Recently I’ve been seeing a lot of the annoying message about pages dying on Chrome. For the most part it’s just annoying, and clicking “wait” lets the page load.

Until this morning, when for some reason Chrome just stopped letting me get to any of my hosted web sites. Whenever I would go to,, or, I would immediately see a “No data received” message:

No data


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I was helping out whose web site was down.
The server was being unresponsive, and Larry Van Cantfort (the Director of Operations for PMI SFBAC) sent me this clue:
It appears that httpd has a lot of running processes and when I try to kill them I am unable to. THis is causing the server to sloooow way down. There are also error messages from mysqld with a corrupt table:

I couldn’t even get into the control panel to get things going, so the cleanest approach was to simply rebuild the server.
So I shut down the database and started to try and get it backed up so we’d at least save all the hard work of the volunteers.
So I tried to run the dump, with the following command that I got from the Parallels support site:

But that gave me the same error:

A quick Google search and I found the “fix” for this is to run a repair on the tables:

That fixed the issue, and I was able to create the “dumpall.sql”.

Once I had ALL of the tables fixed, I simply rebuilt the server and migrated it into a new database as described in the Parallels KB article mentioned above (a lot more steps to make sure the backup was good, but once it was the newly imaged server was able to run without incident).

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I spent some time yesterday figuring out CSS problems for Job Connections.

The Job Connections site was built using a CSS for printing that wasn’t including all of the parts of the page that should be printed. They use a stylesheet called print.css, and when somebody would try to print a page, they weren’t getting anything but the text in the middle of the page.

I took a look and found that the stylesheet was setting all of the region styles to “display: none”, which tells CSS not to display them. Editing the stylesheet to remove these bits was all that was needed, so I set it up to print everything but the menu bar at the top and down the side.

In the same file, there was a reference that looked like an attempt to make the links display as bolded when the page was printed. The code that was trying to do this looked like:


That wasn’t working, mostly because the style was being applied to all anchors. I updated it to look like:

This change applied the style to both links and visited links. I then went one step further and added some magic to get the actual link to print (works in CSS2 compliant browsers):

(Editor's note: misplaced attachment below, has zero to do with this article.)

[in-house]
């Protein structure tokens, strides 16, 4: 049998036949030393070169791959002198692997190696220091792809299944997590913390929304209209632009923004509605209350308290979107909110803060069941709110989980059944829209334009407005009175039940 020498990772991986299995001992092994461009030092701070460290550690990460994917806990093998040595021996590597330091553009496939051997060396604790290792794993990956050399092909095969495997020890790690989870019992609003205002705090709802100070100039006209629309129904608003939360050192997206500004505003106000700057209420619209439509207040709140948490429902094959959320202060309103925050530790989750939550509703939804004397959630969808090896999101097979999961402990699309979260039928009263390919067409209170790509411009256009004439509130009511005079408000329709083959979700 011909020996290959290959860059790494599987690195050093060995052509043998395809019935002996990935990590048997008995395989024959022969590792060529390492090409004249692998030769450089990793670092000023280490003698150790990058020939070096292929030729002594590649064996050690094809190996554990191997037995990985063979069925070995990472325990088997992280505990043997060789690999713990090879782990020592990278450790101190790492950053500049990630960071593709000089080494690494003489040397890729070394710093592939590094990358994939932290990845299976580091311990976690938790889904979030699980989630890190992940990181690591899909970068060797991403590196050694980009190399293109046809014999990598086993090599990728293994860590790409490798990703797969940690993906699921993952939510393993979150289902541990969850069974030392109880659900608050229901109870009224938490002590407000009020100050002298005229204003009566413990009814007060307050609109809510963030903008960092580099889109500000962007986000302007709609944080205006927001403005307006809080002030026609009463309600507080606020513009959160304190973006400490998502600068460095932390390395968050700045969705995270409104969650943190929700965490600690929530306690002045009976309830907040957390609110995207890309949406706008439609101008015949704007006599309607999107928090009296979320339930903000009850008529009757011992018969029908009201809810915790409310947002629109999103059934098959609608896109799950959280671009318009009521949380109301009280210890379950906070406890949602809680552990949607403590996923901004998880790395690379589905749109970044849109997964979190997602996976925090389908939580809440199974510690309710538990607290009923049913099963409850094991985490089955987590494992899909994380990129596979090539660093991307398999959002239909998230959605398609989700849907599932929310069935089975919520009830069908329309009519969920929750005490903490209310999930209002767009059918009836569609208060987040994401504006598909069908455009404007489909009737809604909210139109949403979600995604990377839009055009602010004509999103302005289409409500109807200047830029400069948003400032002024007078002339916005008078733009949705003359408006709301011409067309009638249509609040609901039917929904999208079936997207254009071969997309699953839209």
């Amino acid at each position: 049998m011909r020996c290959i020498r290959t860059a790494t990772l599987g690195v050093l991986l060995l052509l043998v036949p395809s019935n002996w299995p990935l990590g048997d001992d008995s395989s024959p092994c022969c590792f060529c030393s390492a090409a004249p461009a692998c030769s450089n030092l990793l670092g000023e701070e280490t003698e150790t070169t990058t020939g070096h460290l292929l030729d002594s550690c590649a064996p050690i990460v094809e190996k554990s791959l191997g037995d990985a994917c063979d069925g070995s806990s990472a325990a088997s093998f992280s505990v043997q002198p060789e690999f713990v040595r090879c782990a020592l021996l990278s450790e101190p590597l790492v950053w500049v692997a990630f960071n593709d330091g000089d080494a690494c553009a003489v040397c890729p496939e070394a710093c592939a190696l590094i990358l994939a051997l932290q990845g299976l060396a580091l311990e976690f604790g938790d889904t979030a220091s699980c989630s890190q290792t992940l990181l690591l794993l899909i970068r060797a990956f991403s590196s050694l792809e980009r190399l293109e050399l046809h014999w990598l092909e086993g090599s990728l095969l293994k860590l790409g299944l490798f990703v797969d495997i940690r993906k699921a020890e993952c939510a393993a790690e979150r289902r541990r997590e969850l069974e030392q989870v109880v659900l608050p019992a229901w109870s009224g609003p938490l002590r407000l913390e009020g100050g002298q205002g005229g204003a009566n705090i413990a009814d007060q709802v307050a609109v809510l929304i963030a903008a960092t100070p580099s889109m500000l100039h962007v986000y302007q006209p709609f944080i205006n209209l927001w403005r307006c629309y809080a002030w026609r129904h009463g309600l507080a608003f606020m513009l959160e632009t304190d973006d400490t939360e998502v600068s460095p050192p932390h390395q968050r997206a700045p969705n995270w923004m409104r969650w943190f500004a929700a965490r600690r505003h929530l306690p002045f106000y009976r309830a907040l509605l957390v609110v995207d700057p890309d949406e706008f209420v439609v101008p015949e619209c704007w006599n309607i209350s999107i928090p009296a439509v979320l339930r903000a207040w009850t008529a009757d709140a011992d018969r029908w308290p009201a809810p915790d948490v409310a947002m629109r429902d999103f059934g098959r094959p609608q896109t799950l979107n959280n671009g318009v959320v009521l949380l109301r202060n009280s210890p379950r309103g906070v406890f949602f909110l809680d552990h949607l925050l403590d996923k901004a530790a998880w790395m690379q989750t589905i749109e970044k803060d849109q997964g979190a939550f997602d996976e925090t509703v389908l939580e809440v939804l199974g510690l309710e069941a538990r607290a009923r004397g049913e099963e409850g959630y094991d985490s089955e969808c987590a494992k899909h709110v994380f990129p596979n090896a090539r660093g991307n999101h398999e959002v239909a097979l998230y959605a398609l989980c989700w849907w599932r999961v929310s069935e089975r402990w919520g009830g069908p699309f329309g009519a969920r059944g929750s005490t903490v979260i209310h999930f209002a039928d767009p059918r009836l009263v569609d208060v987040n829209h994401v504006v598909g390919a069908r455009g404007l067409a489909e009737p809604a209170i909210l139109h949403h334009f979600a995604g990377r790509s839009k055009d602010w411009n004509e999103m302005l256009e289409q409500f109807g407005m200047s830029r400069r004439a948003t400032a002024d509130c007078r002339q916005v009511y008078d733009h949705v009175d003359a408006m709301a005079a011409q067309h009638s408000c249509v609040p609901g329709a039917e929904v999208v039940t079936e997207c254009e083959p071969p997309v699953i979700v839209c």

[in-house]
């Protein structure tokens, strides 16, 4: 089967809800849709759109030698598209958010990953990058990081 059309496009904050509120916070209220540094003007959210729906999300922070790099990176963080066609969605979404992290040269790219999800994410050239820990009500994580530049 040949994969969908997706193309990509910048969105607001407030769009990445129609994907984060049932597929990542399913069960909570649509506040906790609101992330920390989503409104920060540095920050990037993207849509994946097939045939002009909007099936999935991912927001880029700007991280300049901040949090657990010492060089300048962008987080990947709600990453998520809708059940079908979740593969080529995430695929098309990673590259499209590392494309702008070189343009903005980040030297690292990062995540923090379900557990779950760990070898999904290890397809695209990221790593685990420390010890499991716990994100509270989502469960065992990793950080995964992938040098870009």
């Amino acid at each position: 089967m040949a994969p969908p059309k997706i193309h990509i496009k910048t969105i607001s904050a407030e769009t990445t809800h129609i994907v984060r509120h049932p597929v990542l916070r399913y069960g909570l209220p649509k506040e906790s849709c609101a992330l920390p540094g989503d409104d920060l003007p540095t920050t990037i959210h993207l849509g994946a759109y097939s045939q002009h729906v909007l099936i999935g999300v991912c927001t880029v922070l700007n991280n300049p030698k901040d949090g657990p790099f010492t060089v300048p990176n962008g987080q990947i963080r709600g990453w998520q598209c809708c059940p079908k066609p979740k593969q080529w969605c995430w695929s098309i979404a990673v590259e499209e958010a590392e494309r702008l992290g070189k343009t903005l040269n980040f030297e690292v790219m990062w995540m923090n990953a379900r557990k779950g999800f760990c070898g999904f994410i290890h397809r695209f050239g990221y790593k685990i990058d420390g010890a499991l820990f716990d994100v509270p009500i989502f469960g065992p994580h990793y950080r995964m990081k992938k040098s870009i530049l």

The magic is in the “:after” bit, which basically says “after you display the link, display something else”. With this applied, the links all get bolded, underlined, and are followed by the actual URL in parentheses afterward.

I got access to the web site (thanks to Walt Feigenson), so this is partially fixed now. It looks pretty good except the content still has quite a large area of whitespace to the left due to the way the style sheets are interacting. I’m playing with updating this now to make the print CSS work the way it should and not inherit the styles that cause this from the “screen” CSS.

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Recently I’ve entered the world of using the web for self marketing.

I saw a very interesting talk by Walter Feigenson at the last CPC Job Connections meeting about marketing yourself using the web.

I already had a LinkedIn profile, and had my resume on a couple different places, but his talk convinced me that I ought to do some more. So I did the following:

  1. Set up Google reader so I can see all the web changes in one place.
  2. Built a profile on Naymz (, unclear on exactly what this one does.
  3. Ziki ( – Signed up, but never got the validation email. This is supposed to be a job finding service.
  4. Spokeo ( – Signed up – not clear on what this site does beyond search for names.
  5. Ziggs ( – Signed up and built profile, this one looks interesting.

Just signing up for these things takes time, getting them to be consistent seems like it will be a pain. It reminds me of posting your resume to all of the job search sites. Not too bad the first time, but then going back to update is going to be hard.

Next thing I did was to add cross links from as many different places as I could to my web site ( This is supposed to help with the ranking on the search engines, since the search engines use the assumption that if a lot of sites link to you, you must be important.

I also cleaned up my LinkedIn profile, added links, and added my company to the Companies part of LinkedIn.Then after all of this, I got hit again with the suggestion that I should set up a Facebook profile. Walt had mentioned it, but it took hearing it a few more times for me to act.  It still seems a bit smarmy, and unlikely to be useful as a business networking tool, but we’ll see.

Next: Making sure I’m posted on a huge list of sites I got from Valerie Colber